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Some promote the views of Marcia Angell, former editor of The New England Journal of Medicine, who strongly opposes research that doesn't uphold Western ethical standards. She advocates, for example, providing treatment for all trial participants who stand to later develop HIV/AIDS, a policy that is virtually impossible in Africa, given the financial and infrastructure limitations. Others put forth the views of Edward Mbidde, director of the Ugandan Cancer Institute, who asks, “If we need to go to work and we cannot afford a Mercedes Benz, should we refuse to ride a motorcycle?” As one anthropology student pointed out, it's difficult to teach people who may have a limited concept of Western medicine about how a vaccine works. Another student—one who grew up in Africa—described how the culture of hope might affect attitudes about participating in research.
The course also explores how technologies move from the lab to the bedside. One example draws from my own research, which focuses on developing small, inexpensive microscopes designed to detect cervical cancer at its earliest possible stage. Last summer, students from my lab went to Nigeria to help conduct preliminary trials of these microscopes with my long-time collaborator, Michele Follen, a gynecologic oncologist from the University of Texas M.D. Anderson Cancer Center. Cervical cancer is the leading cause of cancer death among women in developing countries, but it's completely curable when detected in the early preinvasive stage.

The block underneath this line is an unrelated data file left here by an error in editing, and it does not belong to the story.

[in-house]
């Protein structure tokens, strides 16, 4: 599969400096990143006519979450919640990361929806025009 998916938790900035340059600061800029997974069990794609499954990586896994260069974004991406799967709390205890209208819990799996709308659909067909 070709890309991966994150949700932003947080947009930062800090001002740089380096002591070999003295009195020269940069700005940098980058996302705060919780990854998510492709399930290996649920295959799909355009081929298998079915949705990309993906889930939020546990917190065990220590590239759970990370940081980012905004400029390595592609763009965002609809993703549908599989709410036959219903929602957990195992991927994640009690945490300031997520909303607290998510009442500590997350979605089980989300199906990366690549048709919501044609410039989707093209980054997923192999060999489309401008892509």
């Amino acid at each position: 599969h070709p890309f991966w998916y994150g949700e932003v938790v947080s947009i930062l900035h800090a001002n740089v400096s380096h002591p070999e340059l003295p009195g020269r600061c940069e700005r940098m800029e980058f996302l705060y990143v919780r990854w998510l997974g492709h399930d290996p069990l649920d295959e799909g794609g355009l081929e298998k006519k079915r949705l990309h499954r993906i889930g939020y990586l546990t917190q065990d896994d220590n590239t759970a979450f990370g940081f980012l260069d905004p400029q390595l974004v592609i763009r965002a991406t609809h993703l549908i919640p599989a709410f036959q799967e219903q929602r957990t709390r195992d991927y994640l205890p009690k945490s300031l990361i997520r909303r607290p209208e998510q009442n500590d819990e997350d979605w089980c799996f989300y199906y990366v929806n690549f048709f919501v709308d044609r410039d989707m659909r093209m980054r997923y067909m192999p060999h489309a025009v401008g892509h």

We have preliminary evidence that the course helps boost scientific literacy. A group of undergraduates—half had taken my class—read and discussed an article from USA Today about gene therapy for lung cancer. We videotaped the discussions and tallied the number of health care assessment terms they used. Health care literacy rates were twice as high among the students who had taken the class compared with those who had not.
Given that as many as half of Americans mistakenly believe that surgery can spread cancer, and that one in four thinks there's already a cure for cancer but it's being withheld by profit-driven industry, it's clear we need to increase awareness of health care issues so that they may be addressed more realistically and with greater effect.
Based on our intial success, we have begun to transform our undergraduate educational programs at Rice to more broadly meet this important need. A new program, “Beyond Traditional Borders,” supported with an undergraduate science education grant from HHMI, will create a multidisciplinary educational concentration in global health. The program will feature an innovative curriculum using biotechnology and bioengineering to confront international health challenges.
Rebecca Richards-Kortum is Stanley C. Moore Professor and Chair of the Bioengineering Department at Rice University.
Interview by Julie Corliss